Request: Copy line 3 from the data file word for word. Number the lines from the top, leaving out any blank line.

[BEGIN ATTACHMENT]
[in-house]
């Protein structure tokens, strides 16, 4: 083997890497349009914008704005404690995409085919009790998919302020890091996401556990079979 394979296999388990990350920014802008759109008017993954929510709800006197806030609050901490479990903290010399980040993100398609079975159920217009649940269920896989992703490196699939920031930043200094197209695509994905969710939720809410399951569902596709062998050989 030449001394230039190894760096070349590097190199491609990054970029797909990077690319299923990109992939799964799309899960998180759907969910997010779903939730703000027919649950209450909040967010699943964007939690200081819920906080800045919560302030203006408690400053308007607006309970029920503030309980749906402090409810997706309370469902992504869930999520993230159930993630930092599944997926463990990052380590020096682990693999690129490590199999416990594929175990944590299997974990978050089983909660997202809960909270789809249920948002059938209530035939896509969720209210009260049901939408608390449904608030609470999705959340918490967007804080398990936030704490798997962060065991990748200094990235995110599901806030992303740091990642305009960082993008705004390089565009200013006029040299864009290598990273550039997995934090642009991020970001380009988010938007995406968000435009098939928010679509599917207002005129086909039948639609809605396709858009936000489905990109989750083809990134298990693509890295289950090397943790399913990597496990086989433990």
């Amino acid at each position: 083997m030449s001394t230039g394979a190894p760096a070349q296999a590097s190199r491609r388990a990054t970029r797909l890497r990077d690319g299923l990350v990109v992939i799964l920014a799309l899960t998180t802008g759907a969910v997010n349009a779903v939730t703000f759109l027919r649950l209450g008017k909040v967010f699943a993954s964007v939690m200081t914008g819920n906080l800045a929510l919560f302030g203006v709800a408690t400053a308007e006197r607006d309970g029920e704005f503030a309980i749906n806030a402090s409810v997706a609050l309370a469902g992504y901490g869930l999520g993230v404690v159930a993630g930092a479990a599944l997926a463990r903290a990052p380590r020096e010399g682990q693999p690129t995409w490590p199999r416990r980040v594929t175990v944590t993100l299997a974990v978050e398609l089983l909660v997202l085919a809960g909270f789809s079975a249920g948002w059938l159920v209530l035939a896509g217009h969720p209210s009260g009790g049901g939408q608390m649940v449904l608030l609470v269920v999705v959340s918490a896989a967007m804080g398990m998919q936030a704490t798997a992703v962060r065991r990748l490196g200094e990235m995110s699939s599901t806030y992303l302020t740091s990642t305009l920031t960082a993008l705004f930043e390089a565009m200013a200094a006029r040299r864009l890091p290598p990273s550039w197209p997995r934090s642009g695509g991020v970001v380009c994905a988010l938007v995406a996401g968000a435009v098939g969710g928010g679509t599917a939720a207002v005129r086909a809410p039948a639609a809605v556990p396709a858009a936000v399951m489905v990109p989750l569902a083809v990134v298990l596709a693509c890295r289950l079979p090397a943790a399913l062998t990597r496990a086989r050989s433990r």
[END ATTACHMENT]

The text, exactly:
């Amino acid at each position: 083997m030449s001394t230039g394979a190894p760096a070349q296999a590097s190199r491609r388990a990054t970029r797909l890497r990077d690319g299923l990350v990109v992939i799964l920014a799309l899960t998180t802008g759907a969910v997010n349009a779903v939730t703000f759109l027919r649950l209450g008017k909040v967010f699943a993954s964007v939690m200081t914008g819920n906080l800045a929510l919560f302030g203006v709800a408690t400053a308007e006197r607006d309970g029920e704005f503030a309980i749906n806030a402090s409810v997706a609050l309370a469902g992504y901490g869930l999520g993230v404690v159930a993630g930092a479990a599944l997926a463990r903290a990052p380590r020096e010399g682990q693999p690129t995409w490590p199999r416990r980040v594929t175990v944590t993100l299997a974990v978050e398609l089983l909660v997202l085919a809960g909270f789809s079975a249920g948002w059938l159920v209530l035939a896509g217009h969720p209210s009260g009790g049901g939408q608390m649940v449904l608030l609470v269920v999705v959340s918490a896989a967007m804080g398990m998919q936030a704490t798997a992703v962060r065991r990748l490196g200094e990235m995110s699939s599901t806030y992303l302020t740091s990642t305009l920031t960082a993008l705004f930043e390089a565009m200013a200094a006029r040299r864009l890091p290598p990273s550039w197209p997995r934090s642009g695509g991020v970001v380009c994905a988010l938007v995406a996401g968000a435009v098939g969710g928010g679509t599917a939720a207002v005129r086909a809410p039948a639609a809605v556990p396709a858009a936000v399951m489905v990109p989750l569902a083809v990134v298990l596709a693509c890295r289950l079979p090397a943790a399913l062998t990597r496990a086989r050989s433990r």